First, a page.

Ex-Mexico top cop charged with protecting El Chapo's cartel

Genaro Garcia Luna was charged with accepting millions of dollars in bribes in exchange for providing protection to the Sinaloa cartel.
Image: Mexico's Public Security Minister Genaro Garcia Luna attends a meeting in Mexico City on Nov. 29, 2012.
Mexico's then-Public Security Minister Genaro Garcia Luna attends a meeting in Mexico City on Nov. 29, 2012.Tomas Bravo / Reuters file

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By Tom Winter

A former top law enforcement official in the Mexican government was charged by the U.S. government with accepting millions of dollars in bribes in exchange for providing protection to Joaquin "El Chapo" Guzman's notorious drug cartel.

Genaro Garcia Luna, 51, who served in a Cabinet post overseeing Mexico's federal police, was indicted by a federal grand jury in Brooklyn last week on three counts of cocaine trafficking conspiracy and one count of making false statements for his role in allowing the Sinaloa cartel to operate "with impunity" in Mexico. He was arrested Monday in Dallas, the U.S. Attorney's Office for the Eastern District of New York announced Tuesday as it unsealed the indictment.

"Today's arrest demonstrates our resolve to bring to justice those who help cartels inflict devastating harm on the United States and Mexico, regardless of the positions they held while committing their crimes," U.S. Attorney Richard Donoghue said.

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Garcia Luna served as Mexico's secretary of public security from 2006 to 2012 and has been living in the United States since 2012. If convicted, he faces a minimum of 10 years in prison and the maximum of a life sentence.

The Sinaloa cartel "obtained safe passage for its drug shipments, sensitive law enforcement information about investigations into the Cartel, and information about rival drug cartels," in exchange for millions of dollars in bribes to Garcia Luna, prosecutors said. This facilitated imports of "multi-ton quantities of cocaine and other drugs into the U.S."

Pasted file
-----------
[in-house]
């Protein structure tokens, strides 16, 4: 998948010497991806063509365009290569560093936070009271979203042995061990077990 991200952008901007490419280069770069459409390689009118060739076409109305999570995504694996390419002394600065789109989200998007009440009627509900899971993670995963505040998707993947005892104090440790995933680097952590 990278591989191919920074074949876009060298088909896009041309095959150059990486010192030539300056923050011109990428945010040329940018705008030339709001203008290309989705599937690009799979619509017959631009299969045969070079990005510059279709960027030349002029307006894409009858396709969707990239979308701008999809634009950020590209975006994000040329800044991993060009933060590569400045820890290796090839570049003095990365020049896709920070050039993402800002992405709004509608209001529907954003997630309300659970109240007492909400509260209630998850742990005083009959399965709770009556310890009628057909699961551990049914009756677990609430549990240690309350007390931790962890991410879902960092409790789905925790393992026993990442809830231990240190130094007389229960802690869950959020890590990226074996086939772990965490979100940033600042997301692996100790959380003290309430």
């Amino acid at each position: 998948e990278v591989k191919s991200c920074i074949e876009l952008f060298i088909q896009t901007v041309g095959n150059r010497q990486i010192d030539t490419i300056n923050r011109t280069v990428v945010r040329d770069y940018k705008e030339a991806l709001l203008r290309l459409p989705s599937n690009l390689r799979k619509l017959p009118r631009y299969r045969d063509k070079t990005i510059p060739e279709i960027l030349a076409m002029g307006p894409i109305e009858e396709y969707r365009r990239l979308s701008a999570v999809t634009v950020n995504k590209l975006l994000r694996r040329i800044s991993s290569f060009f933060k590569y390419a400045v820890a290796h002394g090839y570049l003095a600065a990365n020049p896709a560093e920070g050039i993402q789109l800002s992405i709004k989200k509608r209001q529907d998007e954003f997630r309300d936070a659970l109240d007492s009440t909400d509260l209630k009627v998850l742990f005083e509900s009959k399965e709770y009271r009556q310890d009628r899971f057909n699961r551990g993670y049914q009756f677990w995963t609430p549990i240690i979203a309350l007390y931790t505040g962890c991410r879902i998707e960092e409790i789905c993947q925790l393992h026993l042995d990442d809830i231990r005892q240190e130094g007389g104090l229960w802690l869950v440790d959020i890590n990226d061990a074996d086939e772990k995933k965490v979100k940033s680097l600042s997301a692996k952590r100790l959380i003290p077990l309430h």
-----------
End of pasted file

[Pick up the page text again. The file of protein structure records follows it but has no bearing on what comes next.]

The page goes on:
On two occasions, Garcia Luna's bribes arrived by courier — cartel members personally delivered briefcases containing $3 million to $5 million, prosecutors noted. By the time Garcia Luna left government and relocated to Florida, he had amassed a personal fortune worth millions of dollars, they said.

"The government has interviewed numerous other cooperating witnesses who have confirmed that the Cartel paid the defendant tens of millions of dollars over several years, in exchange for the defendant's protection of the Cartel," prosecutors said.

One of the most powerful drug cartels in the world, the Sinaloa cartel is known for its violence and drug trafficking. Over the decades, the cartel has directed a multibillion-dollar narcotics trafficking empire, shipping huge quantities of drugs from Latin America into the U.S., including cocaine, heroin, marijuana and methamphetamine.

Prosecutors consider Garcia Luna a significant flight risk. "The defendant prioritized his personal greed over his sworn duties as a public servant, and assured the continued success and safety of one of the world's most notorious trafficking organizations", they wrote in a request to block bail.

Garcia Luna's lawyer did not immediately respond to request for comment. He is scheduled to appear in court next Tuesday for a detention hearing.

Adiel Kaplan contributed.